My point about the cost is that the network effects of the tool here are more important than the tool itself. You might be able to have a better local workflow using other tools, but if everyone you collaborate/work with doesn't use them then the cost of communication is far higher than any savings.
Realistically, legal work isn't much like coding. Although lawyers do spend time editing documents that isn't where the real time is. For that reason I'm not convinced that changing to a putative VCS workflow would have enough efficiency impact to pay for the training etc. except on a very long term. This sort of thing makes it very difficult to win out against network effects.
This is much the same reason that excel is used for a lot of things where better tools exist. The combination of network effects and having better things to do than learn a new approach and toolchain are hard to shift.
Because the cost of the software is trivial compared to the cost of incompatibility or friction in communication.
So your real problem here is with the access to said laws, which is not a software problem.
I'd bet a tool like lyx (https://www.lyx.org/Screenshots) would go along way to being a better solution. It's a great document writer (as opposed to a word processor) and apparently has some VCS support (although I haven't tried this) and diff viewing and is a lot more reliable for annotations and all that stuff than word.
I've done some legal automation work before, it would have been so much easier (and get better results) to have a plaintext format we could manipulate with shell scripts than working with docx and word.
- But doesn't plain text suck for difs?
+ But doesn't plain text suck for diffs?
- Especially when you have a really long, multi-line
- paragraph that has bmore than one change? And if we
- relied on word wrap, then the scope of change would
- be the paragraph and all hope is lost. At least
- this way we might eventually regain some
+ Especially when you have an exceptionally long,
+ multi-line paragraph that has more than one change?
+ But if we relied on word wrap, then the scope of
+ change would be the paragraph and all hope is lost.
+ At least this way we might eventually regain some
equivalency by chance and it's clear that nothing
after that point has changed.
(For clarity, I think probably a sentence-by-sentence diff would work well. But then it's not plain text; you're relying on some processor to collect sentences into paragraphs.)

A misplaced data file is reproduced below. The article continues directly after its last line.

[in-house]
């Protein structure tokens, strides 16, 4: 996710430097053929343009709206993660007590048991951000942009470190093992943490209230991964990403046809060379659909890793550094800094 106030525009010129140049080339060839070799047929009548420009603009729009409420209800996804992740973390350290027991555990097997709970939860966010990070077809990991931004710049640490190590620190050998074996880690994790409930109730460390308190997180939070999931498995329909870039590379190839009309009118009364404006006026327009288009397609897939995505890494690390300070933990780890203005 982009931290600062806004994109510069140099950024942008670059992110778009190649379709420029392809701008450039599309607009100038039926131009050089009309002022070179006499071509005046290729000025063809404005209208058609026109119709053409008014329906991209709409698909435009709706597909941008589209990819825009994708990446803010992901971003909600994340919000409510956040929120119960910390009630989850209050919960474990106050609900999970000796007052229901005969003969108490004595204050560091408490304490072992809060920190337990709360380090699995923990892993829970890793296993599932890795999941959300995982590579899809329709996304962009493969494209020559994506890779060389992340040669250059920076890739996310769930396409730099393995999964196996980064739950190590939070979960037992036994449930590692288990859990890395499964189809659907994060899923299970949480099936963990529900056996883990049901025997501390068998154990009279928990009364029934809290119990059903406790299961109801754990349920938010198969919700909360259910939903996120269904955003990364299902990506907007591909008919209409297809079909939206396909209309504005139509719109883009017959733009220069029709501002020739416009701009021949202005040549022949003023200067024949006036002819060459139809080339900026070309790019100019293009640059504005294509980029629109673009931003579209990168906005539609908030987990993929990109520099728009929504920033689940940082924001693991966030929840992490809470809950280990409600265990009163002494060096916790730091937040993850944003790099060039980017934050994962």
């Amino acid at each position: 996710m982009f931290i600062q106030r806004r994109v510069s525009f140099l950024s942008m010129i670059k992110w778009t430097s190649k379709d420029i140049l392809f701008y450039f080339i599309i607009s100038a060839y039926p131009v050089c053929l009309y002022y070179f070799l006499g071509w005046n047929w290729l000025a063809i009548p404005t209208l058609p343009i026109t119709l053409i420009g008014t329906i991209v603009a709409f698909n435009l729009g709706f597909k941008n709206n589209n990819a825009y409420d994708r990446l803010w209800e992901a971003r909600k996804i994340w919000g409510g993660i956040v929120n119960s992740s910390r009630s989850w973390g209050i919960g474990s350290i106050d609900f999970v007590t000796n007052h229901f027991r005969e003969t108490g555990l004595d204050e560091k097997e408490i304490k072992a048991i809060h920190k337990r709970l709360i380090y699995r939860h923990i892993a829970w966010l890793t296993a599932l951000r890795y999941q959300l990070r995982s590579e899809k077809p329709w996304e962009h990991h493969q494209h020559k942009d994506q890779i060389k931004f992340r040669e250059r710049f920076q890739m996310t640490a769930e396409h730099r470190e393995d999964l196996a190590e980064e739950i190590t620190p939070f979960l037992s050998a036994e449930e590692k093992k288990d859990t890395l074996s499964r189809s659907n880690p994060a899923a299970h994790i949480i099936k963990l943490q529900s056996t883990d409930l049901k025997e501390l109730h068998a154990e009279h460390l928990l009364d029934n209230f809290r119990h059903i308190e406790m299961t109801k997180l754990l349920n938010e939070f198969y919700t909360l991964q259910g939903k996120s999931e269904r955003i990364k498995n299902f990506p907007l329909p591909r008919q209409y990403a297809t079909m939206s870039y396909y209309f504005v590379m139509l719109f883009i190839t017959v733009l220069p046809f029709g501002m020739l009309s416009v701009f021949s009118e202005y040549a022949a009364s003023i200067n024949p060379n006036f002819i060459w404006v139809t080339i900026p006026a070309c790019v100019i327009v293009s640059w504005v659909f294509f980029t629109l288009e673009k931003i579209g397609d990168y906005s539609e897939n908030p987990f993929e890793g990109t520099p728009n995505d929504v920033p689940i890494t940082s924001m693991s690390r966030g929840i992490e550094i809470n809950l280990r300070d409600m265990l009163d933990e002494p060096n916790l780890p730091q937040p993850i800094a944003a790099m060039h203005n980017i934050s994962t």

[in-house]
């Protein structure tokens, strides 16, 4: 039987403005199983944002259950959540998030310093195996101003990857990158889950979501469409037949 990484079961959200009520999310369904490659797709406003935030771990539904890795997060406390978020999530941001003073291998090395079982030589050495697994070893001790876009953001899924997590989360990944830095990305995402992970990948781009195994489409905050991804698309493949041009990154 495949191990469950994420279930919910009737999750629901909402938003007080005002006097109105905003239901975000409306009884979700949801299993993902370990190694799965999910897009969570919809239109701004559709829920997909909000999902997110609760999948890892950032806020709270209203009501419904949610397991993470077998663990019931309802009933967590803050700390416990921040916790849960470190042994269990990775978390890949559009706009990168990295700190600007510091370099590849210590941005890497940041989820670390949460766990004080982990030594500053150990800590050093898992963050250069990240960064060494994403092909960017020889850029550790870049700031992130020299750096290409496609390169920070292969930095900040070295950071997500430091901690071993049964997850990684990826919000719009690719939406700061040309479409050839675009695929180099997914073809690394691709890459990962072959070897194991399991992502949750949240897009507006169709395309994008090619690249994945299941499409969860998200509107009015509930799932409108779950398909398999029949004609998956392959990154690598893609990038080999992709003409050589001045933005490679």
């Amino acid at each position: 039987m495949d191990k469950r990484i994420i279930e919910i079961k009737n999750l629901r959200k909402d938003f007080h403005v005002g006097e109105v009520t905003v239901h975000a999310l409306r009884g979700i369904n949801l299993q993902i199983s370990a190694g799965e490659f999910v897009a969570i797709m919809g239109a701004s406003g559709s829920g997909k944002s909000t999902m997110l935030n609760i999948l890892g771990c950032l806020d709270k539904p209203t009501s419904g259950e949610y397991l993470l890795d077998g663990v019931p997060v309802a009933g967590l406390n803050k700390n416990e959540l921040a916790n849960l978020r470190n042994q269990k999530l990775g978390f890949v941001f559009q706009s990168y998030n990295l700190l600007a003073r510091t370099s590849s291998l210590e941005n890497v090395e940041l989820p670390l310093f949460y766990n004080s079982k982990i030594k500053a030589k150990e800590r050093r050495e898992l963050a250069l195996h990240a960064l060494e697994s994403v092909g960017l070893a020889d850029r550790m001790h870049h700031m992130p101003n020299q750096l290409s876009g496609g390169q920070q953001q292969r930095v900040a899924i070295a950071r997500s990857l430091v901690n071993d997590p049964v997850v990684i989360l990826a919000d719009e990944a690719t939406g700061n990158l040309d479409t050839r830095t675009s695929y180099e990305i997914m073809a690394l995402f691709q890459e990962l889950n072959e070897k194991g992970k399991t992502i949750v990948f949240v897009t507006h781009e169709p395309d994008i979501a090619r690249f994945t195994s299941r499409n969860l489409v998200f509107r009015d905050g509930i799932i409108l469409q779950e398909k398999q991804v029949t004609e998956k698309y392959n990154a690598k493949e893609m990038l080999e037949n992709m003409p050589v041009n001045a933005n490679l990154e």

Markdown or Asciidoc has the same benefit as far as paragraphs.
But again, all those tools are built for developers, and especially the ones used by git for internal purposes like for conflict resolution make some strong assumptions that don't hold for prose.
For a start they’re using Word, which doesn’t work well with version control.
And asking most people to stop using MS Office is like asking them to go and live on the Moon, they look at you like you’re some kind of crazy person.
It's basically the same as using Word's own history features.
First, you’ll use this technique to solve one of the most annoying problems known to humanity: version-controlling Microsoft Word documents. Everyone knows that Word is the most horrific editor around, but oddly, everyone still uses it.
...Now Git knows that if it tries to do a diff between two snapshots, and any of the files end in .docx, it should run those files through the “word” filter, which is defined as the docx2txt program. This effectively makes nice text-based versions of your Word files before attempting to diff them.
But it's terminology is really confusing.
But yeah some layer of abstraction would be handy.
I always think of introducing it to my wife when she looses a document or something but god damn the terminology.
The lack of continuous versioning is a problem for most document like workflows.
So why do you expect the git hash to encode the timeline?
Git encodes the timeline in the parent/child relationship of commits (and/or the date stamps). Trying to look for the timeline information in the hashes is going to be futile, that's not where it's supposed to be found.
For documents that get send back and forth via email, amongst more than 2 participants, git's DAG is actually a better representation than a linear timeline.
(But yes, if you don't like that, you can set up git to reject commits with more than one parent to enforce a linear history.)
You get 30 days of history for every file in Dropbox (120 days for Business users). Earlier you could pay a bit extra to get a full year of history -- but that feature, called Extended Version History, is no longer available.